The setting of much of the book, the Tantalus Eye, is conceptually a fascinating place. The Doctor’s description of it is evocative. What it’s capable of is certainly unique. It’s a nebula made of raw time rather than raw materials. It’s like the Darkheart from David McIntee’s The Dark Path, but infinitely more powerful.

The Skaro Degradations and the Interstitials. The Skaro Degradations were interesting; they’re a bit of a misnomer in that they really are pure Daleks, albeit unusual ones. (They reminded me a great deal of Big Finish’s Dalek Empire II with its alt-universe Daleks.) The Interstitials reminded me a bit of some of Lawrence Miles’ concepts, like something inbetween I.M. Foreman and the Celestis. In a total war, everything is on the table for both sides.

Now, the bad.

The pages turn quickly, but the writing is superficial at best. Someone on Gallifrey Base compared George Mann’s prose to Dan Brown. It’s not that bad, but it’s also not ambitious. I would call Mann’s prose functional and very tell-y; sometimes it felt like I was reading a super-detailed outline. The writing sometimes is as subtle as a sledgehammer. I wanted more depth to Engines of War, and I couldn’t help but imagine how a different writer — a Lawrence Miles, a Lance Parkin, perhaps even a Timothy Zahn — would have written this. The story has the plot of a New Adventure (in that it’s too big and too wide for the small screen), but in execution it’s like a Terrence Dicks novelization.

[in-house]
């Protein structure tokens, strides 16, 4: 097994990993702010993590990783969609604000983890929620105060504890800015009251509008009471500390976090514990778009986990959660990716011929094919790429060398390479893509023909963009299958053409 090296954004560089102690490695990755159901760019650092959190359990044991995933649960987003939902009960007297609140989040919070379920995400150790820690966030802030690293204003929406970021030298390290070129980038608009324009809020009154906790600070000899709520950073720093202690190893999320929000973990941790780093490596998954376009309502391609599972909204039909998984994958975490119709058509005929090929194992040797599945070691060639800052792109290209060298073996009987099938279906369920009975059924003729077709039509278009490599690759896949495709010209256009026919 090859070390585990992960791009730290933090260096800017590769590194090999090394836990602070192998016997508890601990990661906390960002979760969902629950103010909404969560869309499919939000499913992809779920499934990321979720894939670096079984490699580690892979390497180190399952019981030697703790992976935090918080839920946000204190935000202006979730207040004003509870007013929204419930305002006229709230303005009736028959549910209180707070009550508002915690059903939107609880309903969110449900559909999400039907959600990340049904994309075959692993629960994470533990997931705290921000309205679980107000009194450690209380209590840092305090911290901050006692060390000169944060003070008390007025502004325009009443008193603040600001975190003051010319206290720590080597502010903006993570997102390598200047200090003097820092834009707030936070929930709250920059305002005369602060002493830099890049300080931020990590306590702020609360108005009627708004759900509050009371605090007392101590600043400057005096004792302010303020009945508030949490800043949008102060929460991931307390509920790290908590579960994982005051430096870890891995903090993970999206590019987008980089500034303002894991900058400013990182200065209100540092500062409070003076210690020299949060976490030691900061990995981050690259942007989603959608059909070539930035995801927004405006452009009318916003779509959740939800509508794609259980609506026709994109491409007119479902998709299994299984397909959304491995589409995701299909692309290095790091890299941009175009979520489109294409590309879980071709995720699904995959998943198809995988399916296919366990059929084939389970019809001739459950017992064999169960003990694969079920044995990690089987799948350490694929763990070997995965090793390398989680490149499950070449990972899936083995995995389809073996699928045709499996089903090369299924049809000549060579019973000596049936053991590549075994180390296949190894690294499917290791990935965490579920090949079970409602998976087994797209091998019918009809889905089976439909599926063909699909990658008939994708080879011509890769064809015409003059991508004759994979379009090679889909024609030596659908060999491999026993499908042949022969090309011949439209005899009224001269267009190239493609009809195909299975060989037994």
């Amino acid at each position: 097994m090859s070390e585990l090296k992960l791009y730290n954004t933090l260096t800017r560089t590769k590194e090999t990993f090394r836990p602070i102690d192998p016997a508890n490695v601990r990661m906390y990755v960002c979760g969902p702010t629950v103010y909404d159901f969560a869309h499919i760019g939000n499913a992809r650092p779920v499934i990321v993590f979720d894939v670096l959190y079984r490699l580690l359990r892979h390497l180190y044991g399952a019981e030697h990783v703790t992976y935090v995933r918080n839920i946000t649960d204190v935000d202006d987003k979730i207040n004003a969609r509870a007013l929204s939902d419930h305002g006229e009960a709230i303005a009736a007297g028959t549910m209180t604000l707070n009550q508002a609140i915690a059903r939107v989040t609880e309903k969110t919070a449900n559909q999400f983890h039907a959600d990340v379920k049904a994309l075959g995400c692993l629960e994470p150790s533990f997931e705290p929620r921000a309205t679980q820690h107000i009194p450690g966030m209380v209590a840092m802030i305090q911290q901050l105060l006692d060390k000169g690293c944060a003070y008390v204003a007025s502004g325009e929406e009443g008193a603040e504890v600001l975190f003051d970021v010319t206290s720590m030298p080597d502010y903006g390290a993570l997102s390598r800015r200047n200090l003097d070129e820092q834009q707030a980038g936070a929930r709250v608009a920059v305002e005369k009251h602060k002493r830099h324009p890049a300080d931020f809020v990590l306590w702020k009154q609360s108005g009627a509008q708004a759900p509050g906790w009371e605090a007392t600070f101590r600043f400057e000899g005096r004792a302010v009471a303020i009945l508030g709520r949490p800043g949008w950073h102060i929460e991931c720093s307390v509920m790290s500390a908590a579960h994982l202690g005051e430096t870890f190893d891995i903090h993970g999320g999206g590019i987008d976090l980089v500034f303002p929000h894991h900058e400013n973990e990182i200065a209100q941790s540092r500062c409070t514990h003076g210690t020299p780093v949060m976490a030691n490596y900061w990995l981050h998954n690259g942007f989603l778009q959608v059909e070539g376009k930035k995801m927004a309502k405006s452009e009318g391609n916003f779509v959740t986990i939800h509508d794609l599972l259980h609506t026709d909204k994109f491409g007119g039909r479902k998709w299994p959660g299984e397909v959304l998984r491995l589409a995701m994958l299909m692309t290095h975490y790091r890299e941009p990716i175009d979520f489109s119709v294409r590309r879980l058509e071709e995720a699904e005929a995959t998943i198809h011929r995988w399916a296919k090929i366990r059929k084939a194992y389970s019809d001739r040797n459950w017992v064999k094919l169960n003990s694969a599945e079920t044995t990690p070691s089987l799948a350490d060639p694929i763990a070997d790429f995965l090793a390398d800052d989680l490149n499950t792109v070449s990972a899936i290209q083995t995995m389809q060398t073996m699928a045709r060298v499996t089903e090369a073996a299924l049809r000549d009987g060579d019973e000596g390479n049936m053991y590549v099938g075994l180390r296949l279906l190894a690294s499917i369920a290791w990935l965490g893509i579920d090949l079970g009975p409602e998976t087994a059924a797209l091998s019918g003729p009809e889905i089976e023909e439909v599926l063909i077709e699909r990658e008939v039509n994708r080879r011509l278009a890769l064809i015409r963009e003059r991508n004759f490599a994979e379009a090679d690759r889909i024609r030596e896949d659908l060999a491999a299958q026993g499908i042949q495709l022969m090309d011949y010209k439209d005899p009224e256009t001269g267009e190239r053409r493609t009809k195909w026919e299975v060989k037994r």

The Doctor’s antagonists have all the depth of Snidely Whiplash. The Daleks are what we expect them to be — they want to exterminate ad nauseum. Rassilon shouts and spits, but at least we have Timothy Dalton’s performance to reference. The real failure is Karlax, a sadistic assholish toady of Rassilon, whose entire motivation is “a sadistic assholish toady of Rassilon.” Why does Karlax do what he does? Mann never explains. Why does Karlax hate the Doctor so much? I have no idea. He exists to be an obstacle for the Doctor to get past; he’s a plot point, not a character, and I think the book suffers for that. You take the measure of a hero by the opponents he has to face, and the Doctor’s opponents in Engines of War are not at all impressive.